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Crashing Icons – Absolute Zero

Crashing Icons - Absolute Zero Artist: Absolute Zero
Album: Crashing Icons
Release Date: January 5, 2004
Duration: 01:03:12
Genre: Pop/Rock, Avant-Garde

First self-released in 2000, then given a wider release by ReR Megacorp in late 2003, Crashing Icons is Absolute Zero’s first full-length album. The four extended tracks it presents have gone through many years of writing before reaching their final form. The extreme complexity of the music, the level of intricacy between bass, keyboard, and drums parts, the various outgrowths of the score and experimental/textural outbursts all account for the level of artistry that went into its creation. Not for the faint of heart, Crashing Icons requires several listens before one can start to make out recurring passages, and a few more for melodies to become familiar. The writing is so dense that it takes a while before you can actually decide whether you like it or not. But it is worth the effort. Enrique Jardines’ bass playing is all over the place, from jazz walking to thunderous fuzz riffs and various strange effects that may or may not be bass-related. A legend of the Canterbury prog rock scene, drummer Pip Pyle waltzes through the difficult scores with apparent ease. Sandwiched between these two rapid-fire musicians, keyboardist Aislinn Quinn appears almost discreet. More chord-based and textural, her contribution is nevertheless riveting, although her singing lacks in power and feeling (and the generalized use of effects in her voice doesn’t really supplement for that). The sound palette remains rather static throughout the album, and that may be the only criticism to make (beside the level of complexity, but that’s a love-it-or-hate-it issue).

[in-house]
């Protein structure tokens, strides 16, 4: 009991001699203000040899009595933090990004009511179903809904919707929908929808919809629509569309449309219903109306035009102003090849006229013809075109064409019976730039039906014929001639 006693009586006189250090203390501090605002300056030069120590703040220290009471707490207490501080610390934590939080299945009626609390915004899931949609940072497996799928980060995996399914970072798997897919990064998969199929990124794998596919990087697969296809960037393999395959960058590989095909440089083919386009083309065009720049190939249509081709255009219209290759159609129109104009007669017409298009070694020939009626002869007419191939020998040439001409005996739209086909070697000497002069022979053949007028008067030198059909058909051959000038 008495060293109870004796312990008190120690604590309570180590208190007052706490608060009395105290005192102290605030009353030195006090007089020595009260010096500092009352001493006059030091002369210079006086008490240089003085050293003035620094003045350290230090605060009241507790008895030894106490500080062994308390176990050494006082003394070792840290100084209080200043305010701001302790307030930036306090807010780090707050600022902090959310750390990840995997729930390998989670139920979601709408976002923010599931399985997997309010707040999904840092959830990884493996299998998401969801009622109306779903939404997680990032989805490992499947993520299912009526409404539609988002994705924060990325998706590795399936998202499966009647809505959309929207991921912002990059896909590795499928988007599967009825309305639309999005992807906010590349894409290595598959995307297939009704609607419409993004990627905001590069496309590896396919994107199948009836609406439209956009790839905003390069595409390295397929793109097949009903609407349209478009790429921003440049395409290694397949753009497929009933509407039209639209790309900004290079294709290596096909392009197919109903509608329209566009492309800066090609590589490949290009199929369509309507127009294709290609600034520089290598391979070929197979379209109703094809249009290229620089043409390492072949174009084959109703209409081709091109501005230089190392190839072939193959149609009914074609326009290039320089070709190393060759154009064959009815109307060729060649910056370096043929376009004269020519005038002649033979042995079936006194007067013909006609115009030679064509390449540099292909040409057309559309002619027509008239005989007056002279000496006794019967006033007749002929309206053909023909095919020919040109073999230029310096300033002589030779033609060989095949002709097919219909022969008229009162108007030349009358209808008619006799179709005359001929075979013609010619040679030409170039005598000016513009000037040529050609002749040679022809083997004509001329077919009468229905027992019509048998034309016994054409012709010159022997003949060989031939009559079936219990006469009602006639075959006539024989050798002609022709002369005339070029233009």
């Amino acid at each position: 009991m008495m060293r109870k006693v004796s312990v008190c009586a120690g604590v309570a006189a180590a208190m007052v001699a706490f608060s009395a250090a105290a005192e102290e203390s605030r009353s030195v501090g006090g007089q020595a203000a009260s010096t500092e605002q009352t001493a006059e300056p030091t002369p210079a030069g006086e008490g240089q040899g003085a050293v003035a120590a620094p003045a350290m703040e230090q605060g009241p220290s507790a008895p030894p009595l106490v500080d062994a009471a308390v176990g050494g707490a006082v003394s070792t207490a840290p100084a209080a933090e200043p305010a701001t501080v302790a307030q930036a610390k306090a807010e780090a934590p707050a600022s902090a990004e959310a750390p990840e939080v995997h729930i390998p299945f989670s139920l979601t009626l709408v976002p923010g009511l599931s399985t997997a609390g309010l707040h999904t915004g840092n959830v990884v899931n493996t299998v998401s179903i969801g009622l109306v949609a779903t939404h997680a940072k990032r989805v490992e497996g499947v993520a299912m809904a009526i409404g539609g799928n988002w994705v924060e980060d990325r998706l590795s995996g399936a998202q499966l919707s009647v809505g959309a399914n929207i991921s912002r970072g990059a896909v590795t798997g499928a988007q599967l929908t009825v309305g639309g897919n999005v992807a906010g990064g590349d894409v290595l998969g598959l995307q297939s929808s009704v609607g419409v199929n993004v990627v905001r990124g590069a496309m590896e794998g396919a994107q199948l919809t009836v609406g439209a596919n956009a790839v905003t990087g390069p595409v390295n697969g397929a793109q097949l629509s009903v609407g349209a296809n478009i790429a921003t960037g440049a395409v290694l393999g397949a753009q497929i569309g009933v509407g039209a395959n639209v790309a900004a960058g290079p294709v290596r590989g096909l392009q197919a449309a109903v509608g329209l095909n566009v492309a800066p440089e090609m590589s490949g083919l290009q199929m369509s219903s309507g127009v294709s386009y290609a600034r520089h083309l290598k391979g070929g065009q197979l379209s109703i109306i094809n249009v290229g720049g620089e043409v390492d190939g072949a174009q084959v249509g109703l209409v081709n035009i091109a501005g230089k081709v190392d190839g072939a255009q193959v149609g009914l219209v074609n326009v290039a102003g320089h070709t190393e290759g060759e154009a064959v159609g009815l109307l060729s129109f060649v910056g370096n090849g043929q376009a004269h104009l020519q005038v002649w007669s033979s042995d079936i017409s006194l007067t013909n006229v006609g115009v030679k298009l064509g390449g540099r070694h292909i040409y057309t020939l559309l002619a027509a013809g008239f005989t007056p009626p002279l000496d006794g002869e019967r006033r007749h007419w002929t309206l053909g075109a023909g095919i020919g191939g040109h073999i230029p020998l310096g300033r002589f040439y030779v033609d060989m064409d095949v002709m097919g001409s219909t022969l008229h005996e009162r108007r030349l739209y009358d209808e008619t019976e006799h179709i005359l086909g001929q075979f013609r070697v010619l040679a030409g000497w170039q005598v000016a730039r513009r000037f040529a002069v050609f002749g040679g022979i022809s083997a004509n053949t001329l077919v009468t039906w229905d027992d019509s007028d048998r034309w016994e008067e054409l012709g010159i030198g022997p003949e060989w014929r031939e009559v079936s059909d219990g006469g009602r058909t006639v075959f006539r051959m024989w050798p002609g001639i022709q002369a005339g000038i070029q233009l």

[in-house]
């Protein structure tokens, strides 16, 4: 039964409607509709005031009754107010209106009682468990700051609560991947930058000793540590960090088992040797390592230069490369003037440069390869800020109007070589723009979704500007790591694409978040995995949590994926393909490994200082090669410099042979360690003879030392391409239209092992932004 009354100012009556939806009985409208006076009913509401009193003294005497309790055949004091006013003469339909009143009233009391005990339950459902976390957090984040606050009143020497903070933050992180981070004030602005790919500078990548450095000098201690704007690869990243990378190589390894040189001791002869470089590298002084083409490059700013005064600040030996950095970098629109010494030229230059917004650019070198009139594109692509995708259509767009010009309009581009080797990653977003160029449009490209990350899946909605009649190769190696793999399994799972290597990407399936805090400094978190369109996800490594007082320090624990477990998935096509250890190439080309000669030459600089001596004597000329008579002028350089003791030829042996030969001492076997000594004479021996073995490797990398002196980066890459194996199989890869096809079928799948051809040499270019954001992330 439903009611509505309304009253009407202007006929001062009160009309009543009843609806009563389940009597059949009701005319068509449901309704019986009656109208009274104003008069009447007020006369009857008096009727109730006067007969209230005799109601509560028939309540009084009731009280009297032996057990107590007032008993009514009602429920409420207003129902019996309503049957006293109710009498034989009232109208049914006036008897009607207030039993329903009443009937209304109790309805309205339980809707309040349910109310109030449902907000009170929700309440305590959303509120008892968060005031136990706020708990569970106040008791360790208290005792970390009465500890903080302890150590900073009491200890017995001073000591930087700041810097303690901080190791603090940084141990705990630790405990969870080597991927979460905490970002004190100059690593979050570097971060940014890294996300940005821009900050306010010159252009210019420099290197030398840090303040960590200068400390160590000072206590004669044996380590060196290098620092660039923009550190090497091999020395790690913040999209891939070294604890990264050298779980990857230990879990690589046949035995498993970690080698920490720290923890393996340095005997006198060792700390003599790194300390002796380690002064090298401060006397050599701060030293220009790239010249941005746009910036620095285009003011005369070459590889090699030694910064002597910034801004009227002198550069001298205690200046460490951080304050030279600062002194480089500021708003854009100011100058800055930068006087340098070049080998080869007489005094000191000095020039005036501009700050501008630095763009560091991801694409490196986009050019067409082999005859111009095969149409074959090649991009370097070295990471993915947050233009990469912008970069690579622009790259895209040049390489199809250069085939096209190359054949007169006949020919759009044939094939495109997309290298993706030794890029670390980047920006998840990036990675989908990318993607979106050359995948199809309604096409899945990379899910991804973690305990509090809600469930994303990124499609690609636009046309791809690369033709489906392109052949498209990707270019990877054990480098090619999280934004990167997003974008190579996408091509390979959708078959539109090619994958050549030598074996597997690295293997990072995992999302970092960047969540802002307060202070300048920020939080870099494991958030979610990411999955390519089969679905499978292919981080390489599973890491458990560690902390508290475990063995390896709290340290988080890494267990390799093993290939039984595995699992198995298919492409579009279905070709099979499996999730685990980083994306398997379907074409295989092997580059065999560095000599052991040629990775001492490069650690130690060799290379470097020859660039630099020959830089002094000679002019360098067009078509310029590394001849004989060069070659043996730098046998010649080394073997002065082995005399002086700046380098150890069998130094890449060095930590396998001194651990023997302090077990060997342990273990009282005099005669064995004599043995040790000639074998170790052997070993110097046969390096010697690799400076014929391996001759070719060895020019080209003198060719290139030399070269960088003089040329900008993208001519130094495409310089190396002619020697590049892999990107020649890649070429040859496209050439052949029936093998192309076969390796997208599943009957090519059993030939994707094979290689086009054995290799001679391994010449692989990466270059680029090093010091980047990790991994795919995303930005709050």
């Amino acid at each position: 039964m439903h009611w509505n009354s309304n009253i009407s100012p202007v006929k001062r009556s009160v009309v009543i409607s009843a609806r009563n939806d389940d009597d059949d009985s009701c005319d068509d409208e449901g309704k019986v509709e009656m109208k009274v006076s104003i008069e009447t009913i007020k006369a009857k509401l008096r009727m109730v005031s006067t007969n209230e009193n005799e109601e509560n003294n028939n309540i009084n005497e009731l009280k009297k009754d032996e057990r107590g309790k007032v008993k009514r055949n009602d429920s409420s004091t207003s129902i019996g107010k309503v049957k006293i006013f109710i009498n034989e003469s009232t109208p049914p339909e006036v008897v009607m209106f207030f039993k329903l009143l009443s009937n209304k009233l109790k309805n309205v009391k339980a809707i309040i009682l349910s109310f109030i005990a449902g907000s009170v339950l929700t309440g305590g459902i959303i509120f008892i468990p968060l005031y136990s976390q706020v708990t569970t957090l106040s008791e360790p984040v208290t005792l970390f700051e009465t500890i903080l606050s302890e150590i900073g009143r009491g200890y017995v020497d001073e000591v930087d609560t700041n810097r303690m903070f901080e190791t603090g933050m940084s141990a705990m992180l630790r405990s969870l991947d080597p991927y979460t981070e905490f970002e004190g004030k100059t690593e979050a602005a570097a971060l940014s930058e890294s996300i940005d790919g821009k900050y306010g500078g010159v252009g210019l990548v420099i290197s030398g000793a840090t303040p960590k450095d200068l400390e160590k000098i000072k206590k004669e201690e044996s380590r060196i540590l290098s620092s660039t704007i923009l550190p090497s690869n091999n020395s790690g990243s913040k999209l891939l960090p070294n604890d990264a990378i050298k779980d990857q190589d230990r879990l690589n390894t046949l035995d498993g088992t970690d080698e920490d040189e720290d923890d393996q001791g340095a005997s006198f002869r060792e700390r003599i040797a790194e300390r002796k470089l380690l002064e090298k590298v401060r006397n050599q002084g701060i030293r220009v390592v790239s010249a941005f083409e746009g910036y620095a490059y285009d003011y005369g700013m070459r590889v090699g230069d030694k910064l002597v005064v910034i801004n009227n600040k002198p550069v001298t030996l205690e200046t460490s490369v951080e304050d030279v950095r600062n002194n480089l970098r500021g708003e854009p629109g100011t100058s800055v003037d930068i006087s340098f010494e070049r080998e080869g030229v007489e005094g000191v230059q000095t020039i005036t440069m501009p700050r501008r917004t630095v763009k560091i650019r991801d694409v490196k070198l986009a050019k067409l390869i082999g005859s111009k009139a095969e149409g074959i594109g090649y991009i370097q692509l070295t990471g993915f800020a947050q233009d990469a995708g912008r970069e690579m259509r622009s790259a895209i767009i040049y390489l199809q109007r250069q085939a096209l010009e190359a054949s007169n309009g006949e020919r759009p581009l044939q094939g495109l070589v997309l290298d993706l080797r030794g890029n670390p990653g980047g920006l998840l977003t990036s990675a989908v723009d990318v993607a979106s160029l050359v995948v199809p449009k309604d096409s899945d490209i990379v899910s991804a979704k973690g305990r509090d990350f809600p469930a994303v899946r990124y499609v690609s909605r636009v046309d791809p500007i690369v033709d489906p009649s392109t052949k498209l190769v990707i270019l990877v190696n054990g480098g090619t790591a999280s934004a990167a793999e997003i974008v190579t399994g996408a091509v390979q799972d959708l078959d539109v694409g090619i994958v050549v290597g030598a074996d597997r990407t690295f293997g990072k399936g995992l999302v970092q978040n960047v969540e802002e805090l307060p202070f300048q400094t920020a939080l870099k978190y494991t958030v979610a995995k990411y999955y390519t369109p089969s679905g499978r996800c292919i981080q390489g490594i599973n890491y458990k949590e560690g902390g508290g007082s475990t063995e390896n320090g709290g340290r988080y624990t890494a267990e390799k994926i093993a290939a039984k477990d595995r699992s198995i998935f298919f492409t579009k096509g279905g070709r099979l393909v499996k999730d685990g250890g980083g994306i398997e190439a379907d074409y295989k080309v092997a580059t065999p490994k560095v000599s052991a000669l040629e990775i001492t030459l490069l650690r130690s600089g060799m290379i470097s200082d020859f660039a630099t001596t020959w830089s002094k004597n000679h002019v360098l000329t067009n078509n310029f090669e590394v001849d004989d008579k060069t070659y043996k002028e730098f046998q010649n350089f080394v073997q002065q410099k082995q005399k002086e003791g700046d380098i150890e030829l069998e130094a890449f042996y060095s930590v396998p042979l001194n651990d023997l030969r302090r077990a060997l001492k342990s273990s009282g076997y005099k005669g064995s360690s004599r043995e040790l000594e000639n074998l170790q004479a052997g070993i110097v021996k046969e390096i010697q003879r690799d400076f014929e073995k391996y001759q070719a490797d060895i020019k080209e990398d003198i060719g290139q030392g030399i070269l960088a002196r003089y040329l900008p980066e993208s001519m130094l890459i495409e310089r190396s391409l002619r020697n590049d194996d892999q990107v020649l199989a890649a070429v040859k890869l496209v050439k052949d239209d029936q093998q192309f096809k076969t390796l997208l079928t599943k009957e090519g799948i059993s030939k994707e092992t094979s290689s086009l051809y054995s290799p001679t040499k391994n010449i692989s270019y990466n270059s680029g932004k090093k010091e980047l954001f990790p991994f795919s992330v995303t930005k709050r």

In that regard, Keith Hedger’s trumpet solo at the beginning of “Stutter Rock/You Said” is much welcome. Highlights abound but strangely, the opener “Bared Cross,” states most of the band’s musical message in the course of its 14 minutes. Everything else is just icing on the cake (although the closer “Suenos Sobre un Espejo” reveals a slightly harder side to the band). Recommended, but only to serious avant-progressive rock fans willing to commit.

Title/Composer Performer Time
Bared Cross / Absolute Zero Absolute Zero 13:49
Further On / Absolute Zero Absolute Zero 20:45
Stutter Rock/You Said / Absolute Zero Absolute Zero 11:52
Suenos Sobre un Espejo / Absolute Zero Absolute Zero 16:46
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